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Coaching Tip: When Validation and Acknowledgment Backfire

Posted by Julia Stewart

Coaching Tip

 

Subtitle this post, 'Coaches Behaving Badly'!

One of the basic coaching skills, which collectively are called the Coaching Foundations, is Validate Everything. I define validation as any appropriate expression of support, whether positive ('That's great!'), or negative ('That sucks!'). There are lots of ways to validate in coaching and one of the most effective, is acknowledgment.

Except when it's not.

Mattison Grey wrote the book on acknowledgment and defines it as a statement about what someone did, or the results they got, shared with a tone of wonderment. She says acknowledgment works when other forms of validation, such as offering compliments, do not, because often, people feel judged when complimented.

I couldn't agree more and Mattison is awesome at acknowledgment, but I've had yucky experiences with compliments, validations, and even acknowledgments, because sometimes, no matter how skilled people are at delivering them, they muck it up, anyway.

They just can't help it!

Most of my yucky experiences occurred with newish coaches, who most likely were just making mistakes with a new skill set and that's understandable. But sometimes it came from veteran coaches and then it looks like a character issue. As in, poor personal development, or lack of integrity.

Here are a couple of examples:

I used to work for a coach training company that called validation, championing. All the coaches there went about championing each other, because that's what good coaches do, right?

One of my coaching colleagues there used to champion me so lavishly that, one day, I asked her to stop, because I felt increasingly uncomfortable. I really didn't need, nor want to hear, over and over, what a great coach I was, what a fantastic coach trainer, how impressive my success was, nor how amazing was my devotion and commitment to my coaching clients and students. Ugh.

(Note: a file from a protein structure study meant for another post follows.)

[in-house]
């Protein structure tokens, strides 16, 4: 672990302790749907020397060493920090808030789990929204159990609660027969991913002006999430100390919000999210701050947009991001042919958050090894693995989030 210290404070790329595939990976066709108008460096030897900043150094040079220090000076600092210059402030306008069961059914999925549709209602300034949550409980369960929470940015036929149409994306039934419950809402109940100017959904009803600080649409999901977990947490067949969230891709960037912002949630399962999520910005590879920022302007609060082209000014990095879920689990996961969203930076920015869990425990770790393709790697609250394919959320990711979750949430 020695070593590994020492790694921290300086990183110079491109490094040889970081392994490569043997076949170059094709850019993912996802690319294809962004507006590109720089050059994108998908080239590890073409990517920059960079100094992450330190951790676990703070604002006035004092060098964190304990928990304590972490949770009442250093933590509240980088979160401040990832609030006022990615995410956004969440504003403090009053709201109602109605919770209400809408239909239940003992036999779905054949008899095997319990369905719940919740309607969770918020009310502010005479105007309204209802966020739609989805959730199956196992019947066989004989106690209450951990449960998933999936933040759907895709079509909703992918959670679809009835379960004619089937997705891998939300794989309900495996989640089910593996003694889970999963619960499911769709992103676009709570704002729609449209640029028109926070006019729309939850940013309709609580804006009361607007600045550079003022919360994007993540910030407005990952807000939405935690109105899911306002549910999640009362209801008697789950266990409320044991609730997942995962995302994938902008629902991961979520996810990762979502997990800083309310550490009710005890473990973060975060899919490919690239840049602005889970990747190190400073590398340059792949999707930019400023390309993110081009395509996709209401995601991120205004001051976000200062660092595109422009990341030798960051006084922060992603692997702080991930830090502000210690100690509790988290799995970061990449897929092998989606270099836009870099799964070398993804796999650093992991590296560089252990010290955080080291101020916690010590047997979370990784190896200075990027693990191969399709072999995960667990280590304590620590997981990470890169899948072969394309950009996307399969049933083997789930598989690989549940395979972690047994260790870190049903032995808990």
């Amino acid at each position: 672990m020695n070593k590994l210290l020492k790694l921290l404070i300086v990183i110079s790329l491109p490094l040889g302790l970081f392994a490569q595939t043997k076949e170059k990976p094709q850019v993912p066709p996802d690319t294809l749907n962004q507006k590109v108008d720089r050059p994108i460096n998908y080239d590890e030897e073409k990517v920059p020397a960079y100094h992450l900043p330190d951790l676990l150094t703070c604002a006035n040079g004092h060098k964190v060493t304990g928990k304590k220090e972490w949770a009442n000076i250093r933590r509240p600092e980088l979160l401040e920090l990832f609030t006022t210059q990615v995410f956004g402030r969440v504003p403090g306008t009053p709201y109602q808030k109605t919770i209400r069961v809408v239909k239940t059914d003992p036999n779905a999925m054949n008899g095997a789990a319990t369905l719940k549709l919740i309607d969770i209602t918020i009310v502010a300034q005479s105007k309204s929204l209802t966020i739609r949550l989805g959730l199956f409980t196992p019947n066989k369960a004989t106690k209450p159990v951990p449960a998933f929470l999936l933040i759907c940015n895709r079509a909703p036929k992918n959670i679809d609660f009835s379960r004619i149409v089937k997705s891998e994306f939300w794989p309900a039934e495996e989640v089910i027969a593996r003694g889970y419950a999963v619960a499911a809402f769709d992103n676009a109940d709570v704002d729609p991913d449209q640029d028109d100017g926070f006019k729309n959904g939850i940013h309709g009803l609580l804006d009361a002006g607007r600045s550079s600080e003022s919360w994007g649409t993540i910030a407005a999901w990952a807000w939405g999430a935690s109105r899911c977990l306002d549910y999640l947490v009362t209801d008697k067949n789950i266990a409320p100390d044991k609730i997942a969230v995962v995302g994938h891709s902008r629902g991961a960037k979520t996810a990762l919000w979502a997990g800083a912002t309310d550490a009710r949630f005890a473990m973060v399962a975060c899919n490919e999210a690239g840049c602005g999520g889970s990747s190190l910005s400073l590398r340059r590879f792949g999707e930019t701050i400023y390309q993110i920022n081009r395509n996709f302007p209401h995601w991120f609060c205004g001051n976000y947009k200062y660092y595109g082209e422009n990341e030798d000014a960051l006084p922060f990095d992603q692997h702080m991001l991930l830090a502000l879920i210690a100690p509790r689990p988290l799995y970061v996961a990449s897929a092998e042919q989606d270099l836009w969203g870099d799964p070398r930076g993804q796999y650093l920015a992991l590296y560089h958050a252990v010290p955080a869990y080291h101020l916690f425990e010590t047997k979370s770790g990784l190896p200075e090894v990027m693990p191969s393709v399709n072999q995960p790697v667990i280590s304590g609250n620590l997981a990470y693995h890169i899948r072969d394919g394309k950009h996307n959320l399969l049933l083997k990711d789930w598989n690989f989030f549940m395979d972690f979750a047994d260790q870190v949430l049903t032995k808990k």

The next day though, she made several remarks that called into question my honesty and integrity regarding the coaching profession. Hmm, really? The same person's saying these things? It communicated to me that although she usually said over-the-top positive things to me, underneath she was judging me negatively on some major stuff.

She later apologized, which is great, but I never felt I could trust her. She had shown that regardless how syrupy her validations were, she was really thinking something else. In fact, to me, she was a suck up. 

She left me feeling uncomfortable, insulted, and annoyed. That's how I still remember her.

You know, the IAC certification scorecard measures, among other things, whether the coach demonstrates consistency (a.k.a. integrity) between words and actions. If you validate, champion, acknowledge, or whatever you call it, and then demonstrate that you don't really believe what you said, you damage trust with the client.

Not validating enough during coaching is a mistake. Validating, but not meaning it, is an even more destructive mistake.

One of the problems with coach training is that sometimes we emphasize the 'how', instead of the 'who'. Thomas Leonard used to tell coaches to champion, because that's just who we are. If you do it for any other reason, you're manipulating. And the person you're manipulating will smell a rat.

I call dishonest validation, schmoozing. That's an Americanism, derived from Yiddish, that means to gossip or chat with someone, in an intimate manner, in order to manipulate, flatter, or impress them.

But you could just as well call it, INvalidation, because that's the effect it has.

Then there was the colleague from the past, who showed up in one of my classes at SCM. I was surprised she signed up, because I knew she had been coaching at least as long as I. The first day of class, she delivered some schmoozy validations of me, as a coach and coach trainer. Then she referenced her own great coaching skill and left a pause. I got the feeling I was supposed to reciprocate by acknowledging her prowess as a coach. Problem was, I had no memory of ever hearing her coach. Well, that was a little awkward!